(1) The "penalties of perjury" statement at the bottom of Page 1 should not have the second sentence (" in the United States"). This was evidently a copy/paste from the 706-NA, and will be removed by the IRS. We contemplated this change in the update currently posted on our website. * * *

    (2) Schedule F (Question #1 at the top) should no longer have a reference to "collections whose artistic or collectible value combined at date of death exceeded $10,000." There appears to have been no statutory or regulatory authority for this additional reporting threshold (Reg. 20.2031-6(b)). This reference was removed from the instructions for Schedule F, but inadvertently left on Schedule F itself. * * *
The "What's New" section of the July 2011 revised Instructions summarizes the updates from the prior form:
  • Use this revision of Form 706 only for the estates of decedents dying in calendar year 2010.
  • The Tax Relief, Unemployment Insurance Reauthorization, and Job Creation Act of 2010 (Act) included several provisions affecting the 2010 Form 706. They are:
    • a. Executors of estates of decedents who died in 2010 may make a special election to apply modified carryover basis treatment (within the meaning of section 1022) under section 301 of the Act. If the special election is made, the estate will not be subject to federal estate tax and Form 706 should not be filed. See Notice 2011-66, 2011-35 I.R.B. 184 ( irb11-35.pdf) and Form 8939 and its instructions for further information on the time and manner of making the special election.
    • b. For decedents dying between January 1, 2010, and December 16, 2010, the due date for Form 706 is September 19, 2011.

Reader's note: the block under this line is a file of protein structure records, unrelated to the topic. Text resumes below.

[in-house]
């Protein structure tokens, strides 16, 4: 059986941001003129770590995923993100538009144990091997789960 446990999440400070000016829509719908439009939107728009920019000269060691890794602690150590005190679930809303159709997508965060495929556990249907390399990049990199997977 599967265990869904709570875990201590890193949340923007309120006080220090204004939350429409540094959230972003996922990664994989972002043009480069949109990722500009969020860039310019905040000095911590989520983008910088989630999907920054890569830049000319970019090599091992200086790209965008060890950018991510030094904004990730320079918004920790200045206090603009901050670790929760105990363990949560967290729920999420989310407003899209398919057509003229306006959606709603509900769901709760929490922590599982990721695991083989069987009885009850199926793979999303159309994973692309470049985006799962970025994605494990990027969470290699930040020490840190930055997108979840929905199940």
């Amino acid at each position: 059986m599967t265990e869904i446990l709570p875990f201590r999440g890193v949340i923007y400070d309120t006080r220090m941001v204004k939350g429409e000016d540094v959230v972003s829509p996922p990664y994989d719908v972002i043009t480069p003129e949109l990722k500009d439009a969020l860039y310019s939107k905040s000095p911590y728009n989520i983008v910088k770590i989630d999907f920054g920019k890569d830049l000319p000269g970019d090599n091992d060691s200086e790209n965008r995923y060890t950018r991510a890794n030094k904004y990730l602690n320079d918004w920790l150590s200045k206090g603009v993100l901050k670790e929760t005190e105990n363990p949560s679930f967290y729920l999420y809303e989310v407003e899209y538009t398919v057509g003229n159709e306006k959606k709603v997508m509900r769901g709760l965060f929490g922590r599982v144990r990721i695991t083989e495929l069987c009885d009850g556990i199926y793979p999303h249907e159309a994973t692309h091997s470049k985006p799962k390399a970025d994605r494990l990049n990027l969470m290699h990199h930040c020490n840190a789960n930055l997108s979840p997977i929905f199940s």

• c. The applicable exclusion amount is $5,000,000 (a credit equivalent of $1,730,800).
    • d. The maximum estate tax rate is 35%.
    • e. The applicable rate for generation-skipping transfers is zero.
    • f. Prior gifts must be calculated at the rate in effect at the decedent’s date of death.
  • Various dollar amounts and limitations relevant to Form 706 are indexed for inflation. For decedents dying in 2010, the following amounts are applicable:
    • a. The ceiling on special-use valuation is $1,000,000.
    • b. The amount used in computing the 2% portion of estate tax payable in installments is $1,340,000. The IRS will publish amounts for future years in annual revenue procedures.
  • Executors must provide documentation of their status.
The need for the 706 form to be revised in compliance with applicable law and in advance of a firm upcoming deadline, is explained in Alert: IRS Releases Final Form 706 and Instructions With Respect to 2010 Deaths (09/09/11), by Kerry L. Spindler, Esq,of Goulston & Storrs, PC, posted by the Boston Bar Association Trusts & Estates Section:
The Economic Growth and Tax Relief Reconciliation Act of 2001 (EGTRRA) was to have repealed the federal estate tax for decedents dying in 2010 and replace the step-up in basis traditionally available to property transferred at death with a modified carry-over basis regime.
The Tax Relief, Unemployment Insurance Reauthorization, and Job Creation Act of 2010 (TRA) restored the federal estate tax for 2010 decedents, subject to a $5M federal estate tax exemption amount and a 35% maximum federal estate tax rate, and also restored the step-up in basis rules.
This notwithstanding, TRA § 301(c) permits the executor or administrator of a 2010 estate to elect into EGTRRA’s zero estate tax/modified carry-over basis rules. This election (a § 1022 Election) will be made on a timely filed Form 8939 (see IRS Notice 2011-66).
This Form 706 is to be used only with respect to decedents who died during calendar year 2010 where the executor or administrator is not making a § 1022 Election. * * *
An excellent summary regarding the new form and its crucial filing deadline was posted by the Journal of Accountancy in Estate Tax Form, Instructions Finalized for 2010; Due Sept. 19 (09/08/11).

The American Institute of Certified Public Accountants, in its August 8, 2011 letter to the Department of the Treasury and the IRS (Doc, 4 pages, with links to sources), has requested extension of, or relief from, the looming deadlines for filing and tax payment, which could occur as early as September 19, 2011.

Update: 2011-09-13:

The IRS has granted relief in application of filing and payment deadlines.  See: PA EE&F Law Blog posting 2010 Decedent Estates Granted Federal Filing & Payment Relief (09/13/2011).